When an organization's goals are vague, different definitions of core
tasks develop for different people. This
results in the development of different subunits, and organizations can have
several cultures. (While the goals
of the Forest Service are clear, the priorities for achieving them often are not
clear, thus leading to a similar dynamic described by Wilson, and resulting in
internal conflicts between employees who hold dissonant beliefs and values.)
Both Wilson and E.H.Shein (1988), discuss the powerful impact of strong
founders in shaping organizational cultures.
They can instill a sense of mission in an organization which confers a
feeling of special worth on the members, provides a basis for recruiting and
socializing new members, and enables administrators to economize on the use of
other incentives. Wilson cites the
creation of the Forest Service in 1905 as an example of how a leader
successfully developed a sense of mission that persists to this day.
Gifford Pinchot, the first Chief of the Forest Service, was a charismatic
man, and a personal friend of President Theodore Roosevelt.
After returning from France where he received professional training in
forestry, and subsequent exposure to German and Swiss forestry, he founded the
Forest Service in 1905. Pinchot
recruited very selectively and considered it an elite service whose members were
expected to conform to a strict code of conduct.
The organization was hierarchical and had strong management controls, and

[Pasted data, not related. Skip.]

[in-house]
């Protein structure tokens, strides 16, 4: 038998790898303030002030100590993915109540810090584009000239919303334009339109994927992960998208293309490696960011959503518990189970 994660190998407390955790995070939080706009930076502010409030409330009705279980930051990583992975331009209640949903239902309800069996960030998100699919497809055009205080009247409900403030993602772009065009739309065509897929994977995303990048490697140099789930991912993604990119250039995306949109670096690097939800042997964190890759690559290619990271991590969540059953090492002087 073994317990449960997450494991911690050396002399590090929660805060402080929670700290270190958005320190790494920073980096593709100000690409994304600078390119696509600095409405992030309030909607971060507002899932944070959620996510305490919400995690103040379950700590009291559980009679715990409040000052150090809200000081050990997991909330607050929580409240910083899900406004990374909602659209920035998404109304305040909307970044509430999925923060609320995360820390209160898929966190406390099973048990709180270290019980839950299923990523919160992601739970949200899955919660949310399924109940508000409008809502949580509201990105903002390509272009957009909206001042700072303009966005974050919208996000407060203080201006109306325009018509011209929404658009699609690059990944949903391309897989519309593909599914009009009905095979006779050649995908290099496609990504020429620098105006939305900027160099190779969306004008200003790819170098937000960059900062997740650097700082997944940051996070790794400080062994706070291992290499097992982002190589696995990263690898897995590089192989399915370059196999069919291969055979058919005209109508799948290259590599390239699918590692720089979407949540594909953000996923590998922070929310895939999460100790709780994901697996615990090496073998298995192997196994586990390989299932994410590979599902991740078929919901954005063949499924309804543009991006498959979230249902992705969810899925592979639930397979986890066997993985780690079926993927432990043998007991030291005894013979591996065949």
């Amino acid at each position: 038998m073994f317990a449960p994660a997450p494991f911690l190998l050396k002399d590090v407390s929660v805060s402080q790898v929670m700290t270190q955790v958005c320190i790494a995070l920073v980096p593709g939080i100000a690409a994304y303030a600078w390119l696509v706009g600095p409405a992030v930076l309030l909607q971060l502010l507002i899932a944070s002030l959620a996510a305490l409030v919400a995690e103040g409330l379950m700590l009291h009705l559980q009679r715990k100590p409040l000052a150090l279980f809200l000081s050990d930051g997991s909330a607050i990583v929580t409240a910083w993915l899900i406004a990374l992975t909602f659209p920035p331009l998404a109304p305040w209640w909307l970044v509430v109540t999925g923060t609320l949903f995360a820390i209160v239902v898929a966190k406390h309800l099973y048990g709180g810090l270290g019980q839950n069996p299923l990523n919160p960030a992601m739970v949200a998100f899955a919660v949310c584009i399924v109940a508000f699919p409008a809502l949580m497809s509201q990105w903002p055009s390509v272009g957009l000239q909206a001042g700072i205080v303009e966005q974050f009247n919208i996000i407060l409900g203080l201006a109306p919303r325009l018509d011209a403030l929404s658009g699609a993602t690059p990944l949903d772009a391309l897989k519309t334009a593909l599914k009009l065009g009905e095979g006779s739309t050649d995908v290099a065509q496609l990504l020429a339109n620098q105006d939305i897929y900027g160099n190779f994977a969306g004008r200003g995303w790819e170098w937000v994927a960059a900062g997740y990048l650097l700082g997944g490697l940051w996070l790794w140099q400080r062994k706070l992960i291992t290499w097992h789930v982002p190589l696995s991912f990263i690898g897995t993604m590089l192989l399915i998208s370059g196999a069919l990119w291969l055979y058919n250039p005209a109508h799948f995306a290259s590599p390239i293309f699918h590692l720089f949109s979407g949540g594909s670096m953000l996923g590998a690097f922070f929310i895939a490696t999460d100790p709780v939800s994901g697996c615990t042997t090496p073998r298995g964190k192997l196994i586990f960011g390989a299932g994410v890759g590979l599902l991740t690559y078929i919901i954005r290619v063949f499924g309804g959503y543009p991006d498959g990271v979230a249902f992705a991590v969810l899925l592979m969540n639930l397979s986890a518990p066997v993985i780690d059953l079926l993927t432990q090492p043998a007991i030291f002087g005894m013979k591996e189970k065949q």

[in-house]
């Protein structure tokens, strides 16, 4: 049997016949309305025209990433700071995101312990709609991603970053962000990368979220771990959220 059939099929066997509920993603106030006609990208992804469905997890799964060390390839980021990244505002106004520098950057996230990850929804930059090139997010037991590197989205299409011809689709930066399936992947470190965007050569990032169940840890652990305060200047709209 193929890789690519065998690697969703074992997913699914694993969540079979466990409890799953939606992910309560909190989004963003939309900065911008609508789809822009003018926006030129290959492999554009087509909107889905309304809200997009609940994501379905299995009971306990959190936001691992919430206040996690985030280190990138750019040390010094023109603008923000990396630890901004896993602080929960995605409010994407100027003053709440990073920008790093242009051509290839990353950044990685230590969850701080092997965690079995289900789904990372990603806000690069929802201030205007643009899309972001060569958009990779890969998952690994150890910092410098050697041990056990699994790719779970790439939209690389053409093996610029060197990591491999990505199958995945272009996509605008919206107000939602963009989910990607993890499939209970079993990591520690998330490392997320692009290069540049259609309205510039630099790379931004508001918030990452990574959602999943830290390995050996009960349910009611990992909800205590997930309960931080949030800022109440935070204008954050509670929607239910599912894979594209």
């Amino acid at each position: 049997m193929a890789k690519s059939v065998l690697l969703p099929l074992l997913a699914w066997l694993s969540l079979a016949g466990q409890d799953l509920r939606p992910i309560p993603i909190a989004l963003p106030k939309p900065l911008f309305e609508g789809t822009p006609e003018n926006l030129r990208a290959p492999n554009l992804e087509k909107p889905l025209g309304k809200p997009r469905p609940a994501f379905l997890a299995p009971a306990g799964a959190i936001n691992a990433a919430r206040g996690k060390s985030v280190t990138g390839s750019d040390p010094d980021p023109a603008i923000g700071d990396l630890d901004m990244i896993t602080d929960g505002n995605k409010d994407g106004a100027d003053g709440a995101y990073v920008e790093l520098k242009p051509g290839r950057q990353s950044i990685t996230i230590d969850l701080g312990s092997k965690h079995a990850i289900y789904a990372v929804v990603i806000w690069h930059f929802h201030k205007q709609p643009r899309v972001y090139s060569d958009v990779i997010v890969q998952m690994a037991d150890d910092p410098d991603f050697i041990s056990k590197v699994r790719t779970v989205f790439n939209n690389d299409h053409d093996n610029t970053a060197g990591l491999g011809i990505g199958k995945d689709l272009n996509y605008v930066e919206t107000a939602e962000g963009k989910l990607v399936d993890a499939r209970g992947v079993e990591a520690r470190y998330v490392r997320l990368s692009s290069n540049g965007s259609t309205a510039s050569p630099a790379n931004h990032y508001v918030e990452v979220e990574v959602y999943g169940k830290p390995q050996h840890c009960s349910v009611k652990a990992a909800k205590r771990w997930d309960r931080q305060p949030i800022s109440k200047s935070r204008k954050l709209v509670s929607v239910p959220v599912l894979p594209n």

was able to manage millions of acres all across the United States without
succumbing to local dominant political influence groups.
To this day Pinchot is revered by most Forest Service employees as the
symbol of the Nation's land and natural resource ethic, exemplified in his
vision that National Forests should be managed "For the greatest good for
the greatest number, for the long term."
Challenges to Traditional Forest Service Culture and Management
The last 20 years have been a time of transformation of the Forest
Service. The National Environmental
Policy Act of 1969 (NEPA), and the National Forest Management Act of 1976 (NFMA)
coincided with the most significant period of change that the Forest Service has
undergone since it was established at the turn of the century.
While many of the forces that have transformed the Forest Service are the
same forces that led to the passage of NEPA, NFMA, and the Endangered Species
Act, these three laws have accelerated and stimulated the Forest service to
Although Kaufman described the management of the National Forests in the
late 1950's as complex and guided by a multiple-use mission, legislation enacted
in the 1960's, 1970's and 1980's made the challenge even more complex by
expanding the agency's responsibilities. The
Multiple-Use-Sustained-Yield Act of 1906, the Wilderness act of 1964, the
Historic Preservation Act of 1966, the Wild and Scenic Rivers Act of 1968, the
National Trails System Act of 1968, the Clean Air Amendments of 1970 and 1977,